In the eyes of Congressional lawmakers, Roku's dominant position in connected TV and its $43 billion market capitalization don't qualify the Silicon Valley company as a "dominant digital platform" and a "gatekeeper."
But as it engages in an escalating battle with Google, being the little guy is probably just fine right now with Roku, which found Congressional support Thursday in its fight with a far mightier tech adversary (market cap over $1.8 trillion).
"Roku’s claim that Google requires the company to preference YouTube content over that of other providers in Roku’s search results highlights why we need new laws to prevent dominant digital platforms from abusing their power as gatekeepers," wrote Sen. Amy Klobuchar, D-Minn., in a statement published Thursday.
Klobuchar used the issue to promote bipartisan legislation she introduced along with Sen. Chuck Grassley, R-IA, aimed at curtailing the "anticompetitive conduct" of Big Tech, American Innovation and Choice Online Act.
Meanwhile, over in the House of Representatives, Rep. David Cicilline, D-R.I., took to Twitter to also tie the Roku-v.-Google issue to his support for the same legislation, which he authored.
"This is the exact type of shakedown that my bill, the American Innovation and Choice Online Act, would stop," Cicilline tweeted. "We cannot allow Big Tech to continue to throw its weight around, bully other businesses, and harm consumers. This must end. #ReinInBigTech."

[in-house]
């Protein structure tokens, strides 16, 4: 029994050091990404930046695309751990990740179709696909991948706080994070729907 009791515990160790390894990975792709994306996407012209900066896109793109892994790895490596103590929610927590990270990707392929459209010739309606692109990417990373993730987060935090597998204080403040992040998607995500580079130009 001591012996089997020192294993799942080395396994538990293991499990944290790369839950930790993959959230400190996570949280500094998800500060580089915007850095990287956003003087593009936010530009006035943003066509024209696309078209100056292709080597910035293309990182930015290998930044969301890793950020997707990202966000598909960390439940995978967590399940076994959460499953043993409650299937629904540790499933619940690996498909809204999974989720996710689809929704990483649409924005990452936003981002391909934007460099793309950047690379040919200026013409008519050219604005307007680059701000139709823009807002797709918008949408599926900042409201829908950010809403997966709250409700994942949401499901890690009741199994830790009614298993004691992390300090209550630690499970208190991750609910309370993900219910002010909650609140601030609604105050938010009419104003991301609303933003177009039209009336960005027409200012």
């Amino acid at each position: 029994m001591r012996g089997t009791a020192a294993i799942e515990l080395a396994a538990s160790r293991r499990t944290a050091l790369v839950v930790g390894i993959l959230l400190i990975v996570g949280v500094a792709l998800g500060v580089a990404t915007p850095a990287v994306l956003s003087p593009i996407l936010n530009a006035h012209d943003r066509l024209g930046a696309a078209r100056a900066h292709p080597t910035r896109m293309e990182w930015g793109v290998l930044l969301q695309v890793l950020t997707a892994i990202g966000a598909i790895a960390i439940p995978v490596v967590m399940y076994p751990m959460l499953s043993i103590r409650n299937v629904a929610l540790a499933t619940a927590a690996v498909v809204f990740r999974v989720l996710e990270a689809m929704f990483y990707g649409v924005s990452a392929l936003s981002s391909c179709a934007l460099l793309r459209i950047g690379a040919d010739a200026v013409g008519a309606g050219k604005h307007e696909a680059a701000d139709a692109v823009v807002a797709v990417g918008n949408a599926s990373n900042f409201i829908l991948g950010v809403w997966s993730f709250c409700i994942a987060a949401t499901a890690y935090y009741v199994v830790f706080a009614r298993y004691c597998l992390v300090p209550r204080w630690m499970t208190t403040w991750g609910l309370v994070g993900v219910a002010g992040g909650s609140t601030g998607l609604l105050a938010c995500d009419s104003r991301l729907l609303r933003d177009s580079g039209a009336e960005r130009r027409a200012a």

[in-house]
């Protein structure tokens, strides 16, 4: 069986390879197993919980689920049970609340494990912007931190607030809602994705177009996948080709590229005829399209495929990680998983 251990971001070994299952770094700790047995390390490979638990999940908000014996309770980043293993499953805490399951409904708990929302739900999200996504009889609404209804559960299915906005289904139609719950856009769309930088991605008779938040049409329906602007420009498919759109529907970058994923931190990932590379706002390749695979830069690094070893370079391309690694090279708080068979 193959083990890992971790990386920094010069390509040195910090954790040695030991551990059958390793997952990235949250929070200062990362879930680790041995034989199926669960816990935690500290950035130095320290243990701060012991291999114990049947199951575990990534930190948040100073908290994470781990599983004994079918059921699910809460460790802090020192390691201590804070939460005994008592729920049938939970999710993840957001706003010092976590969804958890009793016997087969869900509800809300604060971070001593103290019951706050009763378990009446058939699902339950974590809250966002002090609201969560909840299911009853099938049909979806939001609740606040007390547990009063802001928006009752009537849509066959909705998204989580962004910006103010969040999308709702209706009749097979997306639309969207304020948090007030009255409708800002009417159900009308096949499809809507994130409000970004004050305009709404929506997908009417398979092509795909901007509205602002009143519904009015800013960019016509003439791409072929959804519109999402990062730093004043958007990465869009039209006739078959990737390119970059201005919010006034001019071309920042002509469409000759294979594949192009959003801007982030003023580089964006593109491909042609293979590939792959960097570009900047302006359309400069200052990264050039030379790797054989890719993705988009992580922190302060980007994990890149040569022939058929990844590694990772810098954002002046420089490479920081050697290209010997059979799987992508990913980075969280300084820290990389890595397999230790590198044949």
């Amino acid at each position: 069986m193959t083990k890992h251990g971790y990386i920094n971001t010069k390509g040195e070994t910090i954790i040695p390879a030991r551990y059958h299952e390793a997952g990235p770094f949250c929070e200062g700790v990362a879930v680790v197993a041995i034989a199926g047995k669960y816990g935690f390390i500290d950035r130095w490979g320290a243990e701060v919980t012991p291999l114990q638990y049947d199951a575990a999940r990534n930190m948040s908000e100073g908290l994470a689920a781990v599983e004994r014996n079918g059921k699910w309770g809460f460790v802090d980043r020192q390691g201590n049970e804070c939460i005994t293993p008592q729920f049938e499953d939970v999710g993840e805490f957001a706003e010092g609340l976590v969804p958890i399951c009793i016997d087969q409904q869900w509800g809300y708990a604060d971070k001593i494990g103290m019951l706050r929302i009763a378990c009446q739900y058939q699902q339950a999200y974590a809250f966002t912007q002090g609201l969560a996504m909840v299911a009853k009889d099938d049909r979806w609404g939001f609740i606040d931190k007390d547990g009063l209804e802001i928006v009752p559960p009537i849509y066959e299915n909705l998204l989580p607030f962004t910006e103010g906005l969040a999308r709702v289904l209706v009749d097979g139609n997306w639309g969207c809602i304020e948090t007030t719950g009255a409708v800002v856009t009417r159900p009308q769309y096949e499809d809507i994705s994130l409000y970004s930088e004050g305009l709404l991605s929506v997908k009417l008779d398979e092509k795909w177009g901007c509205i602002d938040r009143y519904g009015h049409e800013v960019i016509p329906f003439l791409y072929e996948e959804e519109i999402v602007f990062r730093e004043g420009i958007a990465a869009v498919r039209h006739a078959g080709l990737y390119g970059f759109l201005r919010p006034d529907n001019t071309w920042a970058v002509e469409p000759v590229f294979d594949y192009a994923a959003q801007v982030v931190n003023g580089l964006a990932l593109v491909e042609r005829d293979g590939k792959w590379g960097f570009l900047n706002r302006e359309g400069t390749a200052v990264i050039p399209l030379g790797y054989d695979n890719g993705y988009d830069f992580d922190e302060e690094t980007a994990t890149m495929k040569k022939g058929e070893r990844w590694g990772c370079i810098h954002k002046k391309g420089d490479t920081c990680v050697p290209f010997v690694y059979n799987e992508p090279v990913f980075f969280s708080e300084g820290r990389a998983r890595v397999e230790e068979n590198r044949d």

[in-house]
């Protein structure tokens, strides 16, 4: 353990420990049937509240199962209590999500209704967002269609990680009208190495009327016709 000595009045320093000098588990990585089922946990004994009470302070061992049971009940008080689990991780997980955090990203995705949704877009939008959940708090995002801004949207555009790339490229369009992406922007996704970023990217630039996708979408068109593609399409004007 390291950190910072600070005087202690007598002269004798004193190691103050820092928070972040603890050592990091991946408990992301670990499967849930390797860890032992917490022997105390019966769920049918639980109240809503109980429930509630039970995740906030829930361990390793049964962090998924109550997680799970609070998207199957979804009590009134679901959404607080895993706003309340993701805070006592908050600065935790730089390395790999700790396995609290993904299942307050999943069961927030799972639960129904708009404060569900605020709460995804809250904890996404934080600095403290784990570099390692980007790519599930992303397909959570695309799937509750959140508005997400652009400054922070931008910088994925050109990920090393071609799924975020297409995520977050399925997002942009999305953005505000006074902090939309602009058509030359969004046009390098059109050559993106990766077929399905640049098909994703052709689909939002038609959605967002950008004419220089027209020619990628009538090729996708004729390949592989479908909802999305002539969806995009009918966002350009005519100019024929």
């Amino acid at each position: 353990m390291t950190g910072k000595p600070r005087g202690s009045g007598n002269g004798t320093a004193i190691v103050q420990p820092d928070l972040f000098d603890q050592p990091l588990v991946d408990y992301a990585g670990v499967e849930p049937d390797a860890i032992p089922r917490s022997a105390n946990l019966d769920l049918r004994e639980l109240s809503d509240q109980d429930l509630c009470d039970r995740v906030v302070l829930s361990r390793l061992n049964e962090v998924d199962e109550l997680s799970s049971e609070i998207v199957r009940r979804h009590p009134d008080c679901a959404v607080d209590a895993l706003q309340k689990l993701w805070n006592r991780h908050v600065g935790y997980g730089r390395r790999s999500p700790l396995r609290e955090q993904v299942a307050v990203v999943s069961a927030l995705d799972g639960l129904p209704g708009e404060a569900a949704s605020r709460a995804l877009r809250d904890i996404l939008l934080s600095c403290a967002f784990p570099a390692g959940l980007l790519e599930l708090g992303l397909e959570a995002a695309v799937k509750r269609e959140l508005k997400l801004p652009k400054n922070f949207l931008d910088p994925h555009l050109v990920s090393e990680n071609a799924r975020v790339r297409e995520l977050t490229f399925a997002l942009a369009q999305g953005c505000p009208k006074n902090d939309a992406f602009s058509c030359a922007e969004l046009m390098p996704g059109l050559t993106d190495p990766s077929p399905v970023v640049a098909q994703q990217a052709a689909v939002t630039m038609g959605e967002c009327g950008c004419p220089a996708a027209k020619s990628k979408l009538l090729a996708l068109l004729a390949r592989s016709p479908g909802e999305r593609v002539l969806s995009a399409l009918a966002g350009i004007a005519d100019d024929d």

The skirmish between Roku and Google first emerged in April, when an agreement to support virtual pay TV app YouTube TV expired, and the app was taken out of the Roku Channel Store. The fight escalated Thursday, when Google indicated that its support deal with Roku for the flagship YouTube app was also set to expire on Dec. 9.
If Roku and Google can't reach an agreement by that date, a connected TV app that garners as much use as Netflix will no longer be able for downloaded on a connected TV platform that serves more than 55 million active users. (Google did say that Roku users who already have the YouTube app downloaded will continue to be able to use it.)
So what's the fight all about?
In a blog posting published Thursday, Roku accused Google of continuing "to interfere with Roku’s independent search results, requiring that we preference YouTube over other content providers."
In its own post, Google responded, "To be clear, we have never, as they have alleged, made any requests to access user data or interfere with search results. This claim is baseless and false.”
However, an 2019 email, said to be from Google executives to their Roku counterparts, and intercepted and published Friday by CNBC, seems to refute that defense: “YouTube Position: A dedicated shelf for YT search results is a must," the email reads.
A Google spokesperson responded that Roku is able to rank YouTube search results "as they wish."
Google has been more cagey about its position. However, an earlier report by tech publication Protocol suggested the fight was centered more around hardware.
Google, the pub said, wants to migrate the streaming hardware ecosystem to support the AV1 video codec, which would ease YouTube's transition into a 4K world. Roku, which has built its market share by enticing smart TV OEM partners with low computer horsepower requirements to run its operating system, wants to keep the current hardware paradigm in place.
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